The delisting proposal is made by the Wisconsin DNR Office of Great Waters, Michigan EGLE and supported by the Lower Menominee River AOC Technical and Citizens Advisory Committees. All delisting review steps are expected to be completed in 2020. A public meeting is planned for April 2020 to give people more information about the delisting process, opportunities to ask questions and provide feedback.

Sources of pollutants were controlled by improving industry practices and removing contaminated sediments within the boundaries of the AOC. Cleanup efforts took place at the Lloyd Flanders paint sludge site from 1993 through 1998, where 30 million pounds of hazardous waste and contaminated sediment were removed from Green Bay. Major cleanup in the Lower Menominee River included removing 302,000 cubic yards of arsenic-impacted sediments at the Ansul/Tyco site, plus removing 15,000 cubic yards of coal tar wastes at the Wisconsin Public Service Corporation site between 2012 and 2015. The final AOC cleanup step was removing 59,000 cubic yards of contaminated and excess sediment from Menekaunee Harbor from 2014 through 2015.

In addition to pollution cleanup, many habitat restoration projects were also completed in the AOC. For example, fish passage was restored over the Park Mill and Menominee dams in 2016, returning an 18-mile stretch of prime spawning habitat for lake sturgeon. More than 133 acres of shorelands, wetlands and uplands were restored at Menekaunee Harbor and the South Channel, providing vital habitat for fish, birds and other wildlife.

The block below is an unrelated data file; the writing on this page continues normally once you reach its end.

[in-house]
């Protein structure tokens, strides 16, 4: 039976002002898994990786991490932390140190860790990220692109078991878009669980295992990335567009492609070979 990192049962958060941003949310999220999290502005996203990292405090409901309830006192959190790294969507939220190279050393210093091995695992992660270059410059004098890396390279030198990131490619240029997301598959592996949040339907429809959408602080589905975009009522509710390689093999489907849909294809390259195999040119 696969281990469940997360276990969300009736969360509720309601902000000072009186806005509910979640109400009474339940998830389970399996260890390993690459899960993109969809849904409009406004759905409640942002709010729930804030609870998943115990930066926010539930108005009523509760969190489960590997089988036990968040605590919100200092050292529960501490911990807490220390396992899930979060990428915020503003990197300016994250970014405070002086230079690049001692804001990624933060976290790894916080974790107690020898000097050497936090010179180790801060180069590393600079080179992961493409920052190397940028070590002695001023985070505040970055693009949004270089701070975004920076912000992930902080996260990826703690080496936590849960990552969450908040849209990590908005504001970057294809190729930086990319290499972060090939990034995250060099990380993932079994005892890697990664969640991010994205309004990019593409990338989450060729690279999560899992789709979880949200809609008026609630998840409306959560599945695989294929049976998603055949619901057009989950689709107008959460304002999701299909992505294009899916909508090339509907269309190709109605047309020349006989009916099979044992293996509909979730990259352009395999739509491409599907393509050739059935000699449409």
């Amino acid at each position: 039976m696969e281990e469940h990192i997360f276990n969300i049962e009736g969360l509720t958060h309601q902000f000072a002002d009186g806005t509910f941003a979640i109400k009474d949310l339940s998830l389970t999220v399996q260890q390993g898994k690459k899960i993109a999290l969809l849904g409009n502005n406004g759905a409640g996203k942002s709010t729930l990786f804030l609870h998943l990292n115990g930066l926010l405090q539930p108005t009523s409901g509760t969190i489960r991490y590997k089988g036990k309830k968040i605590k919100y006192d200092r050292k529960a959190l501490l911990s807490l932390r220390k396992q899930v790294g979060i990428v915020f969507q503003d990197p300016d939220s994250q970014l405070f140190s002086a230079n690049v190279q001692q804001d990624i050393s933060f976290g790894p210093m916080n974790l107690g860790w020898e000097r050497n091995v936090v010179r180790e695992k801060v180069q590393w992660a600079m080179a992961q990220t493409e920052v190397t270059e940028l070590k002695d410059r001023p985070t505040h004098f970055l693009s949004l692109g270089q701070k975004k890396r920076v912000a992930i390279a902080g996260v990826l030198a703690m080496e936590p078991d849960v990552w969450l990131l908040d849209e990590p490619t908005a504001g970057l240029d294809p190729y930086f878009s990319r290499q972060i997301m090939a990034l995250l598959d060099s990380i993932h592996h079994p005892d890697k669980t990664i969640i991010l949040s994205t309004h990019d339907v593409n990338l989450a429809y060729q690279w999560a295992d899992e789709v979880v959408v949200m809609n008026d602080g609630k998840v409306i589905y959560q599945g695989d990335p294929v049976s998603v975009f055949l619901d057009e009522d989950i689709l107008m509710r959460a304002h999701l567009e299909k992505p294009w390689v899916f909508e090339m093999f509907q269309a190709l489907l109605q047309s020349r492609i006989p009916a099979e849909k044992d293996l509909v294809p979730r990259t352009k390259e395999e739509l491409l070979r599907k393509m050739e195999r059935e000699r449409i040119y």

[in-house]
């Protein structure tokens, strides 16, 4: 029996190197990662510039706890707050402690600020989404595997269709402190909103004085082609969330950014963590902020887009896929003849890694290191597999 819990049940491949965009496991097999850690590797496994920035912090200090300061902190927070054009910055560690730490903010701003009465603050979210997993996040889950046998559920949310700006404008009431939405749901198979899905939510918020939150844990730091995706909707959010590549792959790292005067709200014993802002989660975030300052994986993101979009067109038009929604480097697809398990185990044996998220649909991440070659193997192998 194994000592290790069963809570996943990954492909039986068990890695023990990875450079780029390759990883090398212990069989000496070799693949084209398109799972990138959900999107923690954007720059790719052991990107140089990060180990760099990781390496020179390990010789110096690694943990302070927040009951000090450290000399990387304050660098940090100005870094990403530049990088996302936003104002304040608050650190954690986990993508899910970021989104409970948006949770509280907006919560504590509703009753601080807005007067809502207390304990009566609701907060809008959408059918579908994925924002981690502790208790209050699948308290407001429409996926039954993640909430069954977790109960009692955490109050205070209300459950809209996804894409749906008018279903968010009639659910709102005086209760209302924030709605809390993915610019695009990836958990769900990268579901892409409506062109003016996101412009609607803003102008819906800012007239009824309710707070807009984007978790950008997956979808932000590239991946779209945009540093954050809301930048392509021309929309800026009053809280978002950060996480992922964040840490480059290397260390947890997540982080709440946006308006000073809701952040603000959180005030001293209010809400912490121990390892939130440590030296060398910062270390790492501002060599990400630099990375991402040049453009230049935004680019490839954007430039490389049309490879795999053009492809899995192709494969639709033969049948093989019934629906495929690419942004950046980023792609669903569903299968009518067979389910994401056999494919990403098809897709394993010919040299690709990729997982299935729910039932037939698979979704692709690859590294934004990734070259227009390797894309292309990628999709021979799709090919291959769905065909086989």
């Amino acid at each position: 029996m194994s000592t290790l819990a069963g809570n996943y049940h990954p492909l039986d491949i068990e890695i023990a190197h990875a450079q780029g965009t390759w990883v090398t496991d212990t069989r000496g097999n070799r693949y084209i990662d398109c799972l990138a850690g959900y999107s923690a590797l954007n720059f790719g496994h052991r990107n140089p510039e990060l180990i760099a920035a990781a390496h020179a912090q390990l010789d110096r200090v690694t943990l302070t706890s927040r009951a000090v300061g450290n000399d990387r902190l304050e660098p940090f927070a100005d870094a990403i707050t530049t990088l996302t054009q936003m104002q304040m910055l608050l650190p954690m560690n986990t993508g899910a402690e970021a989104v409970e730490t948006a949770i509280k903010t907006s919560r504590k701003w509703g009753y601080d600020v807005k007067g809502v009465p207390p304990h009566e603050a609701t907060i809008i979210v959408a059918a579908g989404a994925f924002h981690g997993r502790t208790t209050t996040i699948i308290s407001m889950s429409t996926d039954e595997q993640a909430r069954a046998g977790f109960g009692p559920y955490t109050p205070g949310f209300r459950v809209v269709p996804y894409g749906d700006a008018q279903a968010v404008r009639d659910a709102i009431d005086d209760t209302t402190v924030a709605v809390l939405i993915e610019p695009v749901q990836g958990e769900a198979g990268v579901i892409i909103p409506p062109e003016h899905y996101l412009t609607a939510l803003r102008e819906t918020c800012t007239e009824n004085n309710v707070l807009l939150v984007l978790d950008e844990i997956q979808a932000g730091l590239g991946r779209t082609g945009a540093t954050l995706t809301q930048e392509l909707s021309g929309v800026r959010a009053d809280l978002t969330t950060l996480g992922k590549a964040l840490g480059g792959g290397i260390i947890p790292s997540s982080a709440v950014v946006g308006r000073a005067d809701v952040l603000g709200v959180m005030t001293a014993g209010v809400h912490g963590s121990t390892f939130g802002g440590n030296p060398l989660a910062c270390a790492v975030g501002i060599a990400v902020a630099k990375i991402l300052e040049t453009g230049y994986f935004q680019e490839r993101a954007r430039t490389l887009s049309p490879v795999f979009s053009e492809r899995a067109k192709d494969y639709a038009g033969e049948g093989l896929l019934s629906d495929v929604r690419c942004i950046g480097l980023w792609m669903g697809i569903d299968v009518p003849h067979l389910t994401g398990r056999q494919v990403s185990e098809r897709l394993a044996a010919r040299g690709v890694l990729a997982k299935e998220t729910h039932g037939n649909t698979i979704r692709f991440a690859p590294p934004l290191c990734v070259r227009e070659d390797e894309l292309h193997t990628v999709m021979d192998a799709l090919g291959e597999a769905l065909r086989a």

Menekaunee Harbor is now cleaner, deeper and better able to accommodate recreational and commercial fishing boats. As a result of this cleanup effort, the harbor was chosen as one of the sites for Cabela's 2017 and 2019 National Walleye Tours - events that contribute to the revitalized economic prosperity of the area.

"Partnerships are essential for achieving AOC restoration goals," said DNR Office of Great Waters Director Stephen Galarneau. "This has been a team effort by many state and federal agencies, municipal governments, nonprofit organizations, technical consultants and committed citizens to restore these areas."

Significant funding for the pollution cleanup and restoration work was provided by the federal Great Lakes Restoration Initiative administered by the U.S. EPA. Wisconsin and Michigan share responsibility for the river's rehabilitation, and the states have worked closely with each other and with local citizens to address the pollution and habitat loss. Many local and federal agencies have been important partners as well.

"The AOC pollution cleanup and restoration are significant accomplishments by people who have worked for decades to reconnect with their river and Great Lakes harbor to create a brighter economic, ecological and recreational future," Galarneau said.



Last Revised: Monday, February 03, 2020